On a recent trip to the Netherlands, I couldn't help but notice that at each adorable home store I stopped into, I was greeted by an equally adorable espresso bar. Being the shameless caffeine-fiend that I am, I happily ordered a coffee at every single one before beginning my stroll around the store. With a warm drink in hand, shopping felt leisurely—I was no longer on a mission, I was lingering. Back home, fully recovered from jet lag, I realized that what I had experienced was "slow shopping," and it's an experience American retailers are trying to emulate. Here's why...
What is "slow shopping," anyway?
When I got home, I did a little digging into the espresso-bar-in-store phenomenon, and unearthed this 2015 article from The Wall Street Journal, titled "The Slower You Shop, the More You Spend." The title says it all. These stores were intentionally trying to make me stick around, not because they wanted me to buy a 2-euro espresso, but because roaming the floor with one in hand would likely make me more inclined to sit-test and potentially buy a 900-euro sofa (and if it had fit in my carry-on bag, I would have). Suddenly, every in-store cafe, snack station, barber shop and selfie wall made so much sense—and felt like a trap. While knowing this doesn't make me enjoy these side-attractions any less, it does make me more mindful of how long I shop and how much I choose to spend.
And American retailers are catching on.
Urban Outfitters, Inc.—the Philadelphia-based company that owns Urban Outfitters, Anthropologie, Free People, BHLDN and Terrain—is adept at getting their shoppers to stay awhile. If you've ever stepped into an Anthropologie, you know what I mean. It all starts with those whimsical window displays that lure you in, and once inside, the intoxicating smell of vanilla candles and the lush-looking chairs coax you into hanging out. You can easily start searching through racks of embroidered blouses and bins of mismatched door knobs, only to emerge from your shopping haze and find that an hour and a half of your life has flashed by. By deliberately designing stores that encourage lingering or simply take a long time to walk through (ahem, IKEA), retailers are working hard to slow us down...to spend more.
Can sneaky "slow shopping" save big retail brick and mortars?
In December, a Pew Research report found that 79% of American consumers shop online—a stat that doesn't surprise us one bit. In fact, we're way too familiar with the allure of instant price-comparisons and one-click shopping (yes, we're looking at you, Amazon, and all the crazy impulse buys you've inspired). To compete with the ever-increasing popularity of online shopping, Anthro creates an immersive bohemian wonderland, providing an experience that clicking around the web simply can't replicate.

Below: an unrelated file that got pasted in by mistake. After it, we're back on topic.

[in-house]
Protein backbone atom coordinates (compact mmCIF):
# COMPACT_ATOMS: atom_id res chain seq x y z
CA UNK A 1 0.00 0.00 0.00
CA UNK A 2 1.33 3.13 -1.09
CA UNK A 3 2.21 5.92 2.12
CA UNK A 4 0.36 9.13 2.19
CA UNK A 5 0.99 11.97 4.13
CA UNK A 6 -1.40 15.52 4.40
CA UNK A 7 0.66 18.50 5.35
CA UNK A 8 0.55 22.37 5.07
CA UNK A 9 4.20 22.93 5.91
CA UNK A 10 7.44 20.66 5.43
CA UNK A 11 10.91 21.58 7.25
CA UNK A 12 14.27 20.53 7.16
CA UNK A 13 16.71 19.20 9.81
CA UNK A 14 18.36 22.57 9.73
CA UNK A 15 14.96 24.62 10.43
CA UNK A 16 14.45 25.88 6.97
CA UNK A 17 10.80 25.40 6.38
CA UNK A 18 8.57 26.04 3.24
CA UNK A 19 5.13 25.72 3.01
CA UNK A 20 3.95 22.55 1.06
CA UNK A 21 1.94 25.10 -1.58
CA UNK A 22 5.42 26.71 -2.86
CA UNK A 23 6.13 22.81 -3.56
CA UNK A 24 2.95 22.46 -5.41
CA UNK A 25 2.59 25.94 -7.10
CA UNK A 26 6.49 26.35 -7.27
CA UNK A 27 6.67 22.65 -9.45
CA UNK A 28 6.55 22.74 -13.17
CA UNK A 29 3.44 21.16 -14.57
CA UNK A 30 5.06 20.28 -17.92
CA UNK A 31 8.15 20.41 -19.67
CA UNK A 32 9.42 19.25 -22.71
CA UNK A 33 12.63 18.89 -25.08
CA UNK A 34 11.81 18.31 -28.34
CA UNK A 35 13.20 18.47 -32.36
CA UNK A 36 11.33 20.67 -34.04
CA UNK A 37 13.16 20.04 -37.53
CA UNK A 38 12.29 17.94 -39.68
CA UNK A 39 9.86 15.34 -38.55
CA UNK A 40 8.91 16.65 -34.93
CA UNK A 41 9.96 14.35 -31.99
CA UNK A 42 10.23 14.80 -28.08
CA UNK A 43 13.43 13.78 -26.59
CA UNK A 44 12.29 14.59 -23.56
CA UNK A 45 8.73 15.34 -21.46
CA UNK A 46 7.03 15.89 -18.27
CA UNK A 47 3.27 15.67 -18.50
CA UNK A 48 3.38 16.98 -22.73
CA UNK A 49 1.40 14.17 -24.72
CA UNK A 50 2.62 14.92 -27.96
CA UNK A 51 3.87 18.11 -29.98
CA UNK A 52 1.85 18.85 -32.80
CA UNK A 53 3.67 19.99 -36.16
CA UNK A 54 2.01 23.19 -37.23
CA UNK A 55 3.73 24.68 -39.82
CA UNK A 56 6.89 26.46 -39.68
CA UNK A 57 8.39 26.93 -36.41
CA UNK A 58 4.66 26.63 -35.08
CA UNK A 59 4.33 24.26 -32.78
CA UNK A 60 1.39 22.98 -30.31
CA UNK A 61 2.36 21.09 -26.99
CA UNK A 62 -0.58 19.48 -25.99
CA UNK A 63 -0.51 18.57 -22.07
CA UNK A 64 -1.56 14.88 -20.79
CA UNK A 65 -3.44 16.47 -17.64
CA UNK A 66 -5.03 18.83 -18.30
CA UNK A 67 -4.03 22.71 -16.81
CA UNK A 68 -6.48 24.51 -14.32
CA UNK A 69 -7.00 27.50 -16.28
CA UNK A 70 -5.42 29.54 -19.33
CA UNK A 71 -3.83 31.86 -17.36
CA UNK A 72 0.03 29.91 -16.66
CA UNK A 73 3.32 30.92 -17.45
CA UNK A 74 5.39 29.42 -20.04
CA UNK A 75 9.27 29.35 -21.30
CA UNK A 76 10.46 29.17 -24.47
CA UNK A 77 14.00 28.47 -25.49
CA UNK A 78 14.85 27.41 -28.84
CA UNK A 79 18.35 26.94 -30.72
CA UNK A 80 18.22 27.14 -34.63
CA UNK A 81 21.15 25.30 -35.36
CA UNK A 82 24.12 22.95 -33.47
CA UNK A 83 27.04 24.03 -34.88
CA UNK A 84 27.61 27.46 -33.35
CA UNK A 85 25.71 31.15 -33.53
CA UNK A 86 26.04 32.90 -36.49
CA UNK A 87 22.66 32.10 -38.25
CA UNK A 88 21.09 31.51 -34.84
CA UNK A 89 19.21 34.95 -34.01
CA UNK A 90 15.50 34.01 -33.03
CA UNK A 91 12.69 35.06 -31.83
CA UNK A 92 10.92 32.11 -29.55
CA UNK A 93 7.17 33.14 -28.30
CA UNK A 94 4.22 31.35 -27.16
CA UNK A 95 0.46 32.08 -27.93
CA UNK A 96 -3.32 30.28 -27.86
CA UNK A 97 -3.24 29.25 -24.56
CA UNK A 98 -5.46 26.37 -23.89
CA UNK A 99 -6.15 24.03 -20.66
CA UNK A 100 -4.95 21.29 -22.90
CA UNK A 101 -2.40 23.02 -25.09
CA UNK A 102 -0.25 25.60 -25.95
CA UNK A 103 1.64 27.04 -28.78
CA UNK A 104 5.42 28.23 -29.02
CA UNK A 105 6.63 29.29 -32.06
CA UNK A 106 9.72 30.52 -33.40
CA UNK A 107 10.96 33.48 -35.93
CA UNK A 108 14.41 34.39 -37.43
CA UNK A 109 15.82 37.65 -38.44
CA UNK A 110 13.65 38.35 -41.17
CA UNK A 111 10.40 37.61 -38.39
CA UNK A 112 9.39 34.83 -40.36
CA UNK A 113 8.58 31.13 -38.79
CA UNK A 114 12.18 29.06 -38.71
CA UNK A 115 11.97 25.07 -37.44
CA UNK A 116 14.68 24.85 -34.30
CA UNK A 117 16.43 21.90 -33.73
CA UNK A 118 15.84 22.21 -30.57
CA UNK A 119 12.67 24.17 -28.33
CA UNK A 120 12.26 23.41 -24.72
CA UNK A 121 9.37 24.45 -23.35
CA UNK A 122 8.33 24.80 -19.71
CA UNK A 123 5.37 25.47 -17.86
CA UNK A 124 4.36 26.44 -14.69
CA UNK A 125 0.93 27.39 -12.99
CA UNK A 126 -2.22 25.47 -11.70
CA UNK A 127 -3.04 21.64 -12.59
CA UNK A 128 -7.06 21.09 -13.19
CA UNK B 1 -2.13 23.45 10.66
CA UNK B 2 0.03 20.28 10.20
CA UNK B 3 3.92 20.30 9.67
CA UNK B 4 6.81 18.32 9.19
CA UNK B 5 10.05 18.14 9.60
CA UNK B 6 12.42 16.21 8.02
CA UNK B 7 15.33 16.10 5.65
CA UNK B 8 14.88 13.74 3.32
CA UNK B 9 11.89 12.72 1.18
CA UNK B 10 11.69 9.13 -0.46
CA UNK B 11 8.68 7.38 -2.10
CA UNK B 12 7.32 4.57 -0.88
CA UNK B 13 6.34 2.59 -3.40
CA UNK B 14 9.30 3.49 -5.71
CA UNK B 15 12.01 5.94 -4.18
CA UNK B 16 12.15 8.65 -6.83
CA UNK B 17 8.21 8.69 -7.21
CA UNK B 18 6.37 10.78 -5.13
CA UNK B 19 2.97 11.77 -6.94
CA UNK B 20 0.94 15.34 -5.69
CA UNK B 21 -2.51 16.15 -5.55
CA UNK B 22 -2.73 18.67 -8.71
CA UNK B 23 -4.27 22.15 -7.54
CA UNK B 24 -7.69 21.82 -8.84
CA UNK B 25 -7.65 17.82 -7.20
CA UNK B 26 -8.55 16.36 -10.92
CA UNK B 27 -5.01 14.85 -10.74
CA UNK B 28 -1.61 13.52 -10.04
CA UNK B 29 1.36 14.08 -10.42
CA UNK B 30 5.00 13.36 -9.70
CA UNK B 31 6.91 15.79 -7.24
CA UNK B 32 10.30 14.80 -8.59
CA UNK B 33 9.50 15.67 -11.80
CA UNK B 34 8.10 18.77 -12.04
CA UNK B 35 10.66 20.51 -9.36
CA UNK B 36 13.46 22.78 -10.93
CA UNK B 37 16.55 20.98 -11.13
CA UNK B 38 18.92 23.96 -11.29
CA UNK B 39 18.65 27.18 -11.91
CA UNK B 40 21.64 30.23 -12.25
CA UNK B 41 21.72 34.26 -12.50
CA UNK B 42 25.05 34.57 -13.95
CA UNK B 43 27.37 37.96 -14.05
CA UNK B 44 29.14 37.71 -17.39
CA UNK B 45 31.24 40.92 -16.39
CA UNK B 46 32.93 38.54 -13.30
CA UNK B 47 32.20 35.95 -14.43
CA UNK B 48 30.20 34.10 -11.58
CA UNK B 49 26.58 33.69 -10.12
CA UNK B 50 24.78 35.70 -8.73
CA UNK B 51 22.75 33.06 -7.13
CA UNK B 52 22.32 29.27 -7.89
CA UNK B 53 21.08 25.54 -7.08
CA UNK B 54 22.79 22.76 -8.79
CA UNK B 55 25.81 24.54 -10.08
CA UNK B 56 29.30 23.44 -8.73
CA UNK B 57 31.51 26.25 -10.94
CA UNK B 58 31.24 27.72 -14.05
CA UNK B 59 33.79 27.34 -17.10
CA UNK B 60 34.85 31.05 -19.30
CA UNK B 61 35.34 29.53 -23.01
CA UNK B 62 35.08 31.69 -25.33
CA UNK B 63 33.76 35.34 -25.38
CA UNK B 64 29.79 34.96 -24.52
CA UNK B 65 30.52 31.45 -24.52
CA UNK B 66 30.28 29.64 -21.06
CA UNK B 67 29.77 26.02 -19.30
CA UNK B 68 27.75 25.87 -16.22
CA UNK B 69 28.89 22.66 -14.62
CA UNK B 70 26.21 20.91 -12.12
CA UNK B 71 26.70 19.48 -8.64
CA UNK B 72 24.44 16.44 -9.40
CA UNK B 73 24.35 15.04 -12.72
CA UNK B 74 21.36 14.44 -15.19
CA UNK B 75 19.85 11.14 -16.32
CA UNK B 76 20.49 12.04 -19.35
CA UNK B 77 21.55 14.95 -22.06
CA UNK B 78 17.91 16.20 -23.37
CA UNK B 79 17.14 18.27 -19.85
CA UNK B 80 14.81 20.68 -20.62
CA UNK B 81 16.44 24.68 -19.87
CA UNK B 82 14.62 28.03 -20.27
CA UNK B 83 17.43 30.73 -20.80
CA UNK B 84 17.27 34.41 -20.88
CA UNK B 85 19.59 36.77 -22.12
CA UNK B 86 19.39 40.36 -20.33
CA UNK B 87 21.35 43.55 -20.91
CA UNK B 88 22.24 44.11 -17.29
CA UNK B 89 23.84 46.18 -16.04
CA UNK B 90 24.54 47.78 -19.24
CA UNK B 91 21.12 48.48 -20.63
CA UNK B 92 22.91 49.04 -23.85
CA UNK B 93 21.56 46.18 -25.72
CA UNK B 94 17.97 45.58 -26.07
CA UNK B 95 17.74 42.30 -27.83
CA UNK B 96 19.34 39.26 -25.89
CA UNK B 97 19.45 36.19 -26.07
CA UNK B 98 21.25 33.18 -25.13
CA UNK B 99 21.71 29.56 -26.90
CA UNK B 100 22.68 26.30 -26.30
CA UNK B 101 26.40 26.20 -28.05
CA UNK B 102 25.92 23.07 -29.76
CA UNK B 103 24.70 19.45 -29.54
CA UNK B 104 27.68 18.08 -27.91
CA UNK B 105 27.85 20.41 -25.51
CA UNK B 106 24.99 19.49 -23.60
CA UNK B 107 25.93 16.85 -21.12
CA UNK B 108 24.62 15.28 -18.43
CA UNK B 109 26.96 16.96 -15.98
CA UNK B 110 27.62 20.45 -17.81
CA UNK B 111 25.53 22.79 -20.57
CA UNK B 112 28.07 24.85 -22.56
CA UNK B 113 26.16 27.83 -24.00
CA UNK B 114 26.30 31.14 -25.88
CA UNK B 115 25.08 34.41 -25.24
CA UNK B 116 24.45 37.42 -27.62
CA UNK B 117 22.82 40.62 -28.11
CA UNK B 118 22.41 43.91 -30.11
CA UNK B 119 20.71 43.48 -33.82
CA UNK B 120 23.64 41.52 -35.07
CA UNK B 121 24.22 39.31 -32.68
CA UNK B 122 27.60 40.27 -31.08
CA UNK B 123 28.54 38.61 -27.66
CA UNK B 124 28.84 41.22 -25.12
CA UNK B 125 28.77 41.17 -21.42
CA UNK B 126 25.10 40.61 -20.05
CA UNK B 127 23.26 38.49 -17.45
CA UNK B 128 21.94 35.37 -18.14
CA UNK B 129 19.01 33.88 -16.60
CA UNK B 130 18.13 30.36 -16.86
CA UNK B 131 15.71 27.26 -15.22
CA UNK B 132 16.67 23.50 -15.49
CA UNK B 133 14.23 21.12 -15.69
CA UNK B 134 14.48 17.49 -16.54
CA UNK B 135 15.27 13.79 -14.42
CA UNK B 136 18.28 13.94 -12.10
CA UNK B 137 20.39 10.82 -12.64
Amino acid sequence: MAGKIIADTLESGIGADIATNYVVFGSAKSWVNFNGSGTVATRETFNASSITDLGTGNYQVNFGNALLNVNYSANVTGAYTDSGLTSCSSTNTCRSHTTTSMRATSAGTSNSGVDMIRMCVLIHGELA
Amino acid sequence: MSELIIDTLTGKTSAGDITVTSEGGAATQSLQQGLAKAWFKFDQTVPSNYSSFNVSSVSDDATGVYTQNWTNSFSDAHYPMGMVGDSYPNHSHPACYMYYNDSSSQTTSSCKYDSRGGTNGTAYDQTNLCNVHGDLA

But is it working? According to Urban Outfitters, Inc.'s Q4 earning's report, in-store sales are slightly down, despite double-digit growth in direct-to-consumer (which also includes online sales). In spite of these minor losses, the company continues to invest in stores, even opening a 30,000-square-foot concept store in Walnut Creek, California, in September that combines Anthro, BHLD and Terrain (take a virtual tour here). If merging several of the company's magic-making brands into a giant treasure trove overflowing with wedding dresses, houseplants and tasseled pillows doesn't save the brick and mortar, we don't know what will.
The Best Slow Shopping in Town
To determine which of my favorite local home decor haunts hold the notoriously-short attention span of NYC shoppers longest, I started with a quick Google search. Looking at the "Popular Times" section of each search result, I focused in on the average estimated time spent at each store. While the CB2 and the Crate and Barrel in Soho—stores with straightforward layouts and no cafe—both had 25-minute averages, the gigantic 3-story Urban Outfitters at Herald Square, which has a coffee shop and a barber shop, had an average visit time of 15 to 45 minutes. Six-story ABC Home averaged 15 minutes to an hour, a wide range that may reflect the difference between customers who happen to stop by and "destination shoppers" who browse the entire store. So, it seems complicated layouts and distracting coffee stands are successfully slowing down even perpetually rushed New Yorkers. The next time I need a change of pace, I've decided I'm going to explore all six floors of ABC Home—but to be safe, I may just leave my wallet at home.
Do you do more shopping online or in stores? Do you ever buy furniture without seeing it in person? How about a sofa? (Psst...we sit-tested these 57 sofas to save you a trip to the store.)